Details about the UAE's second interplanetary mission, which was announced in 2021, have been revealed in a conference paper to be presented in June 2023 at the Asteroids, Comets, Meteors Conference in Flagstaff, Arizona. The interplanetary mission will involve sending a spacecraft to the asteroid belt between Mars and Jupiter. The conference paper has revealed the seven asteroids the mission will visit. These are 10253 Westerwald, 623 Chimaera, 13294 Rockox, 88055, 23871, 59980, and 269 Justitia, with the spacecraft making a landing attempt on the last. To get there, it will require gravity assistance from Earth, Venus, and Mars. The primary objectives of the programme are resources, technologies, and fundamental science, while the mission's high-priority objectives are innovation, public engagement, and the development of space sector industrial infrastructure in the UAE. The as yet unnamed spacecraft will also use a solar electric propulsion system for flybys.
Italian news publication Nigrizia reports that five countries, including Algeria and Egypt, have ordered Russian military reconnaissance satellites. This marks a clear comeback for Russia in the military space reconnaissance industry, despite the decline of its space industry. The Algerian military budget has rapidly increased in 2023, and the country is expected to spend around $18 billion this year to strengthen its defence sector. The acquisition of military reconnaissance satellites could benefit the Algerian military, traditionally superior to that of its neighbour and rival Morocco. To correct the military imbalance between the two neighbouring countries, the collaboration of the Moroccan military with Israel is seen as a counterweight to Algeria. The Algerian decision to acquire Russian satellites has raised alarms among senior U.S. politicians, with Republican Senator Marco Rubio of Florida calling for sanctions under the Countering America's Adversaries Through Sanctions Act (CAATSA).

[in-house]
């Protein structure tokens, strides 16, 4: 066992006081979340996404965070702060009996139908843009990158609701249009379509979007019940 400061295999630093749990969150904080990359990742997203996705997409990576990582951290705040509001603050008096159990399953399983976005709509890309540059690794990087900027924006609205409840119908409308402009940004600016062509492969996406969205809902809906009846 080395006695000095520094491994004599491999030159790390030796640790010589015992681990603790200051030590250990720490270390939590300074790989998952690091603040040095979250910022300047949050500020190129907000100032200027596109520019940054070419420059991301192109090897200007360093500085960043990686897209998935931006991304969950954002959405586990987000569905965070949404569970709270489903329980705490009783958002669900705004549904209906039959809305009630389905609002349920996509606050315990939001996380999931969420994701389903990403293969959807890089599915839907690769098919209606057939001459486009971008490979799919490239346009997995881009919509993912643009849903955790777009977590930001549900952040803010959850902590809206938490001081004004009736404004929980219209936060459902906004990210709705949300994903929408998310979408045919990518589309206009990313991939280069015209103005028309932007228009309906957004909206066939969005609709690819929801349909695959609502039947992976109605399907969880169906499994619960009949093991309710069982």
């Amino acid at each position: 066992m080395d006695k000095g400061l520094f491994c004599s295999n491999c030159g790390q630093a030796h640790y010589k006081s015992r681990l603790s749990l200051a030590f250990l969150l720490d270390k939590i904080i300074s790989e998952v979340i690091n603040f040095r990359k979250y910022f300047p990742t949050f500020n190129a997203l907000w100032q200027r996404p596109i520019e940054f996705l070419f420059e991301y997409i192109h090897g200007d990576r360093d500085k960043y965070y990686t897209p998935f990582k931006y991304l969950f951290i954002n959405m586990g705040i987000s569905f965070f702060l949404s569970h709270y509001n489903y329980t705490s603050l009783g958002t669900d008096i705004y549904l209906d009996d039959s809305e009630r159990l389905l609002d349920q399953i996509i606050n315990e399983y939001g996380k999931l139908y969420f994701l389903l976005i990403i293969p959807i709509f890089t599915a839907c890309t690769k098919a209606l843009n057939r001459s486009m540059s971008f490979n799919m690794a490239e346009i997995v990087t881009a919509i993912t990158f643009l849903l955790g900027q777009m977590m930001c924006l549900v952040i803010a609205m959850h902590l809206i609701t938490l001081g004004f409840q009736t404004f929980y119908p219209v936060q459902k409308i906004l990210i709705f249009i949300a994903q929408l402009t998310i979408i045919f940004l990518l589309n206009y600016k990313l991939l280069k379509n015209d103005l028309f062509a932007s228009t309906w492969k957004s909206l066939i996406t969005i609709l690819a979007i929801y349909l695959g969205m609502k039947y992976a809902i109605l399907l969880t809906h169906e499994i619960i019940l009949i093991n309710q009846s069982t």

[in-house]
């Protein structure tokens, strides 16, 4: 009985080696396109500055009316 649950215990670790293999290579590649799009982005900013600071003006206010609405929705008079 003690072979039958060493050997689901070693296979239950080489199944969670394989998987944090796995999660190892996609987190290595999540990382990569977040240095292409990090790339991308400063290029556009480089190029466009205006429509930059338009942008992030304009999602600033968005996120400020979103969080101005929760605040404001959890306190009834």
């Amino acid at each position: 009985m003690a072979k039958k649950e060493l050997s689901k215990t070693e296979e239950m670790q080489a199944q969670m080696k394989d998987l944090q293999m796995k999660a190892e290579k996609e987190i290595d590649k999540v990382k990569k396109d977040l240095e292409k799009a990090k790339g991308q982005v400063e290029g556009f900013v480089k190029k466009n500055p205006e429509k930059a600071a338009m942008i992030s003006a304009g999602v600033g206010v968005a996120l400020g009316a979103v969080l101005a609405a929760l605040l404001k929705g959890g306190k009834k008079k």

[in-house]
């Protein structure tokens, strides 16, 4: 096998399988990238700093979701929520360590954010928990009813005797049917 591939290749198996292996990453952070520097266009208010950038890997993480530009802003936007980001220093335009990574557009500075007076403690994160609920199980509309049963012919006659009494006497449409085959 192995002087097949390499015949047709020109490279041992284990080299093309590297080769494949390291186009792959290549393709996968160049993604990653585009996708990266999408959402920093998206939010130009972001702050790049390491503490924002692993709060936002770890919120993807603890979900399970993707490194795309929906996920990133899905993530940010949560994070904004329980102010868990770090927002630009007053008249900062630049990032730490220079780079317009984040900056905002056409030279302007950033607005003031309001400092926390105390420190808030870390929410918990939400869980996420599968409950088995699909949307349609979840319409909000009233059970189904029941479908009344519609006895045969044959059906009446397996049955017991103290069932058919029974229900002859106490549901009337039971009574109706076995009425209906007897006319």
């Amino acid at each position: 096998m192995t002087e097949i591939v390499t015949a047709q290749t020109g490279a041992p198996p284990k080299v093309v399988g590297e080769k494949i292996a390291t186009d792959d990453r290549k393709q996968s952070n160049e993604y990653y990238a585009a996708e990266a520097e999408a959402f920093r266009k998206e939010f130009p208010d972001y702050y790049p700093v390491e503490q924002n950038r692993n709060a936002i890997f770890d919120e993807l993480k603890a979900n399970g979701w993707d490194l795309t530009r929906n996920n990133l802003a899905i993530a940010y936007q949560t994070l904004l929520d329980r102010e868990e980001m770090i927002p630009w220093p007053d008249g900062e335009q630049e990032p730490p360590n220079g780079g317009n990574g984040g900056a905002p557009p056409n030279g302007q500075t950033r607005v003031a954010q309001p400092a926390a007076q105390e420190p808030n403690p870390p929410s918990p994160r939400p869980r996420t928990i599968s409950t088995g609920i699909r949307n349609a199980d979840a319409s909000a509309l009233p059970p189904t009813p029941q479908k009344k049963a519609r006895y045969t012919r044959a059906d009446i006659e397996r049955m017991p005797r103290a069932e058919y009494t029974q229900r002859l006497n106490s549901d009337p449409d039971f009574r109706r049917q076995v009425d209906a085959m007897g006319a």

10 May 2023
The UAE's Hope probe has captured a stunning nightside image of Mars's moon Deimos. The spacecraft has been studying the planet since February 2021, sending back data on the Red Planet's upper atmospheric conditions and space weather. In January, the spacecraft began its observations of the Red Planet and the smaller of its two moons. The latest image of Deimos shows the moon's nightside against the hydrogen glow in the sky. Last month, Hope sent back fascinating details of Deimos, challenging a long-standing theory that Mars’s moons are captured asteroids. Findings point to a planetary origin, meaning that the rock may have come from Mars itself.
11 May 2023
During a discussion of a new draft law on space activities at the meeting of Azerbaijan's Parliamentary Committee on Economic Policy, Industry, and Entrepreneurship, Chairman of the Board of Azercosmos state space corporation, Samaddin Asadov, announced that Azerbaijan plans to increase the number of its satellites in Earth orbit. Asadov stated that Azerbaijan aims to serve its national interests through space activities, as well as for commercial purposes. He also highlighted that all TV channels of Azerbaijan and Georgia broadcast via Azerbaijani satellites, and that Azerbaijan is not dependent on satellites of foreign countries. Asadov further added that Azerbaijan has started implementing new satellite projects, including the Azersky-2 Earth observation project together with companies from Israel, to include Israel Aerospace Industries. The first Earth observation satellite is expected to be launched in 2025 and the second in 2027. Both Azersky-2 satellites will replace the recently inoperable Azersky-1. Moreover, Malaysia will transfer its geostationary orbital position to Azerbaijan, and Azerbaijan will be able to launch four to six satellites, if needed. The Azercosmos space agency owns two communication satellites, Azerspace-1 and Azerspace-2.
Iran and Oman have allegedly agreed to collaborate in the space sector, as well as in data transit and postal services, according to official news agency IRNA. During a meeting between Iranian Minister of Information and Communications Technology Isa Zarepour and Omani Minister of Transport, Communications, and Information Technology Saeed bin Hamoud al-Maawali in Tehran, Zarepour expressed Iran's capability to build remote sensing and communications satellites for launch into low Earth orbits. The Omani minister highlighted the numerous areas for cooperation in communications and information technology and added that the national post companies of both countries signed a memorandum of understanding at the end of the meeting. Interestingly, media in Oman have not reported on this alleged space cooperation agreement, suggesting that Iran may have exaggerated the tenor of the discussions with their Omani counterparts.